I left South Africa on my 18th birthday because I was going to be a professional cyclist. And mum and dad made it quite clear, yes you can go – we had family and I was born in the UK – but you’ve got to pay for your own flight. They made me stand on my own two feet straight away and work for the stuff that I needed to do.
I knew when I was a very young teenager that I wanted to be a pro bike rider and there was nothing that was going to stop me. I remember writing to Rebecca Twigg, who was a real American icon at the time, she still is to me. She sent me a 7-Eleven skinsuit all the way from America to South Africa. That’s just the way it appears I’ve worked out, is to swim the earth.
When I turned professional for the first time, I still had to pay my way from the UK to Italy. I can remember the language barrier and I got the flight and the day wrong, and ended up sleeping in the airport. It’s just a different breed to the now generation, where everything is almost laid out for them.
I think as a kid I was probably a bit of a tomboy. We’d ride around on bikes and all my friends were lads. I ended up climbing trees and racing them round. I don’t know why I even knew about cycling shoes, or having a race number on, but we actually made race numbers. My mum used to play hockey and I got my dad to chop mum’s old hockey boots up, leave the front studs there, so they acted as a cleat. Those were my shoes that I used for my very first race.
The club atmosphere or club life in Cape Town was pretty strong. I was a member of the city cycling club that was based out in Green Point. The community around those… you had barbecues and track meetings, stuff like that. They were your family, and mum and dad got involved.Mum was doing a bit of secretary work for the club and dad was marshalling. Then I got to know different coaches… I developed really quickly two years on from when I started, aged 11. Suddenly I was winning things at senior level as a 15-year-old. It was quite clear that was what I wanted to do. I always said that I wanted to ride the women’s Tour de France for GB.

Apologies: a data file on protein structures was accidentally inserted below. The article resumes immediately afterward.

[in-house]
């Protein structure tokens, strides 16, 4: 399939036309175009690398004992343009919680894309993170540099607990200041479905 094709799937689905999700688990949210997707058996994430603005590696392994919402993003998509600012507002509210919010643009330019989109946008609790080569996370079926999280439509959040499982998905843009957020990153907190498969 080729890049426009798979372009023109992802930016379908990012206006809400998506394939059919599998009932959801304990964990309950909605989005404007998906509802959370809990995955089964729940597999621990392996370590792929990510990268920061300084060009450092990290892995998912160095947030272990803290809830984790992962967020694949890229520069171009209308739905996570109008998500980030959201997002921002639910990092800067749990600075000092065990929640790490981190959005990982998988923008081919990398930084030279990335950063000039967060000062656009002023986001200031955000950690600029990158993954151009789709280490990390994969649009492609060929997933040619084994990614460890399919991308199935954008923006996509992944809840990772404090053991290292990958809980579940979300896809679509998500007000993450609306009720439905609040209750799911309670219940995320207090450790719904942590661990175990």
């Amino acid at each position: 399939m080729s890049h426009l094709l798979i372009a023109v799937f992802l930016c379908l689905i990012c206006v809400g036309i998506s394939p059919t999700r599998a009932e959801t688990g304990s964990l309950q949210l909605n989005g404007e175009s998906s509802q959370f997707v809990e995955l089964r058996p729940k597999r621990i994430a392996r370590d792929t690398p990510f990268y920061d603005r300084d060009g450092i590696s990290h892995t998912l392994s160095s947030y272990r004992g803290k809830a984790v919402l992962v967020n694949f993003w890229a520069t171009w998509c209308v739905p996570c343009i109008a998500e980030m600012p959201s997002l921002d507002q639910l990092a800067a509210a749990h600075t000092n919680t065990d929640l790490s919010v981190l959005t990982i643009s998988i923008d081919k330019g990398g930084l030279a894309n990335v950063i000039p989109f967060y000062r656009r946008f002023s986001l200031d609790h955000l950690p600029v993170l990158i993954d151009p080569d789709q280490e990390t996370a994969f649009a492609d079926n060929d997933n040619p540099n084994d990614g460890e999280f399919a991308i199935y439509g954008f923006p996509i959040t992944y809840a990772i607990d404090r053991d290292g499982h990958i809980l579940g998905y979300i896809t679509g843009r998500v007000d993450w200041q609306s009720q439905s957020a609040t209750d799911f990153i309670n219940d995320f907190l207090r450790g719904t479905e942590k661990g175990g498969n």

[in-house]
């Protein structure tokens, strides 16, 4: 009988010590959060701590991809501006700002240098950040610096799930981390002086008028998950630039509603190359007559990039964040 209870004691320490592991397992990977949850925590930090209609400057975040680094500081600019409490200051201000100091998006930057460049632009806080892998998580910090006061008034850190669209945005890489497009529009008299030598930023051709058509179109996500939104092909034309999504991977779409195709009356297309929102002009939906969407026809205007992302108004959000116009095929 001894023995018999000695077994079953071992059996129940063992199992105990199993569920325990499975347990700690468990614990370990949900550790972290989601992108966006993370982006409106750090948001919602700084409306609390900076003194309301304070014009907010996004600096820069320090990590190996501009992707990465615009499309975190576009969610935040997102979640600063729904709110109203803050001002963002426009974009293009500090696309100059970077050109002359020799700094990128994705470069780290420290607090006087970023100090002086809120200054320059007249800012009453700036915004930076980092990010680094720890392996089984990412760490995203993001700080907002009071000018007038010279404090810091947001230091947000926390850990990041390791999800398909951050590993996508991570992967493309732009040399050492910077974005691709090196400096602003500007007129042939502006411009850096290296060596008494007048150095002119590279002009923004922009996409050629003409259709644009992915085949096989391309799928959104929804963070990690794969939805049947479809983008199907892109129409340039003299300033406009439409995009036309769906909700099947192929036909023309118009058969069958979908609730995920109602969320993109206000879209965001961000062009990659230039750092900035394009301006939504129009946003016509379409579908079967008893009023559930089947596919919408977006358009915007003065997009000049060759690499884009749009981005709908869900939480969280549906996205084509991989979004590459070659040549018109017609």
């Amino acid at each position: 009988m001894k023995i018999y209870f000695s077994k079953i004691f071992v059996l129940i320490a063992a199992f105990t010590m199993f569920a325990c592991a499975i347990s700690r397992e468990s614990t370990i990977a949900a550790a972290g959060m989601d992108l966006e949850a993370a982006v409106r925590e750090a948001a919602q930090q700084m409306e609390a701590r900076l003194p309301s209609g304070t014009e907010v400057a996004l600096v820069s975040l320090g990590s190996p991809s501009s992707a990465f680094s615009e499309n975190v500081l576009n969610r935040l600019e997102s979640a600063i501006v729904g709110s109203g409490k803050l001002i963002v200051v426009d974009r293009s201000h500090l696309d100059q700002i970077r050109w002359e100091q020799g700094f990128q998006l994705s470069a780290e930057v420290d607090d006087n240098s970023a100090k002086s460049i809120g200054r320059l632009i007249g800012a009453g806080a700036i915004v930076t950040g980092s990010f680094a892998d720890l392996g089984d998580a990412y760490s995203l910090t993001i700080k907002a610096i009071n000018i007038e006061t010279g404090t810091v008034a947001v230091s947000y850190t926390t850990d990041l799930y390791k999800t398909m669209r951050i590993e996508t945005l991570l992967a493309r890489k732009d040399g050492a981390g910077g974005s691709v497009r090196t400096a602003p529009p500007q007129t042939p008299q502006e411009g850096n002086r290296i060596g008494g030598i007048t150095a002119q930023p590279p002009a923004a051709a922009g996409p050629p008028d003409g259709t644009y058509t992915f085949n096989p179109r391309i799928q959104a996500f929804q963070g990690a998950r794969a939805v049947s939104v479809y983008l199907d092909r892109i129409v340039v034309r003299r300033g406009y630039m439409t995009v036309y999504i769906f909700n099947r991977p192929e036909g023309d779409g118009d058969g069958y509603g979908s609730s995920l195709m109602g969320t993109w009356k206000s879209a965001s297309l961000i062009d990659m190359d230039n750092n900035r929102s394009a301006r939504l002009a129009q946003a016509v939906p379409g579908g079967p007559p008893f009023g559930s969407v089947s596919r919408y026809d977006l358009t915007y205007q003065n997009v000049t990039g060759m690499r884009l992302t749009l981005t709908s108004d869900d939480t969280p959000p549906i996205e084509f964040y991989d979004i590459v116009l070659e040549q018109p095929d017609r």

I morphed into a climber. When I was in Cape Town I was more of a sprinter because I came from a track background. I was always in the gym and got into a bit of bodybuilding at 15, 16 years old. I had to lose that weight, but I soon learned when I came to the continent. We didn’t have nutritionists and sports scientists back then, I just sort of worked out that on my first Tour de France for GB, to go up these mountains I needed to lose some weight.
We were so fortunate, my generation, to have so many women’s stage races. I mean, we had the Giro d’Italia, the Tour of Suisse, Tour de France Féminin, Tour de l’Aude, Three Days of Vendée, Tour of Sicily – there were that many to keep us going. For me, that feeling of finishing the Tour… most of the time it finished in Paris on the Champs-Élysées but there were a couple of times it finished at the top of iconic mountains. We had a Tour finish at the top of Alpe d’Huez, and that’s pretty special.